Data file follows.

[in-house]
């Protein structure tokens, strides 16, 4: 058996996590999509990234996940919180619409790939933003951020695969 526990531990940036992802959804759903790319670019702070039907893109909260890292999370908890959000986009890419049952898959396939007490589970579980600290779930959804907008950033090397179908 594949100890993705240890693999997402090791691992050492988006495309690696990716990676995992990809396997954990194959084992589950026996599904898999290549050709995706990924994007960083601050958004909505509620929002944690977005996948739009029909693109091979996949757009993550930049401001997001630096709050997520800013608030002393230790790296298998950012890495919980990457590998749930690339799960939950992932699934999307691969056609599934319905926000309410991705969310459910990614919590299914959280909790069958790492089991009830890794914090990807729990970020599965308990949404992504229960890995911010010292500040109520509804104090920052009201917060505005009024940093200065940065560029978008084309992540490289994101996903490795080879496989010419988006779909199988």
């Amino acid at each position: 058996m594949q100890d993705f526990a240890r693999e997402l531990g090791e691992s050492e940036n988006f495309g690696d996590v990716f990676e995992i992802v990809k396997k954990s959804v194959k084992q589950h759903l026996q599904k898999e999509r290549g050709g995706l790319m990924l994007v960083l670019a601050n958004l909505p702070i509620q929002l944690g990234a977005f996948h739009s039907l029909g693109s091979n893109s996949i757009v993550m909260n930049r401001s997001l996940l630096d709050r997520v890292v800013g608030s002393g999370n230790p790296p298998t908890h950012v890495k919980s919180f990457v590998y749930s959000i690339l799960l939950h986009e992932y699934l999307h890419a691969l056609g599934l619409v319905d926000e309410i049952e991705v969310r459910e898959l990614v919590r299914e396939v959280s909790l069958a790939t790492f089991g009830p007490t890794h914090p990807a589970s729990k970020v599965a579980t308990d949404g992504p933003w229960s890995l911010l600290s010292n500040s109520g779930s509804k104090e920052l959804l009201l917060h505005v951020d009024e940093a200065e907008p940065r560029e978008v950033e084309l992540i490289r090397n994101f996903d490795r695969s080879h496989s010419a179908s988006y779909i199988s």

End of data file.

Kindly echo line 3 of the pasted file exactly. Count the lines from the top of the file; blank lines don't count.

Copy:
């Amino acid at each position: 058996m594949q100890d993705f526990a240890r693999e997402l531990g090791e691992s050492e940036n988006f495309g690696d996590v990716f990676e995992i992802v990809k396997k954990s959804v194959k084992q589950h759903l026996q599904k898999e999509r290549g050709g995706l790319m990924l994007v960083l670019a601050n958004l909505p702070i509620q929002l944690g990234a977005f996948h739009s039907l029909g693109s091979n893109s996949i757009v993550m909260n930049r401001s997001l996940l630096d709050r997520v890292v800013g608030s002393g999370n230790p790296p298998t908890h950012v890495k919980s919180f990457v590998y749930s959000i690339l799960l939950h986009e992932y699934l999307h890419a691969l056609g599934l619409v319905d926000e309410i049952e991705v969310r459910e898959l990614v919590r299914e396939v959280s909790l069958a790939t790492f089991g009830p007490t890794h914090p990807a589970s729990k970020v599965a579980t308990d949404g992504p933003w229960s890995l911010l600290s010292n500040s109520g779930s509804k104090e920052l959804l009201l917060h505005v951020d009024e940093a200065e907008p940065r560029e978008v950033e084309l992540i490289r090397n994101f996903d490795r695969s080879h496989s010419a179908s988006y779909i199988s």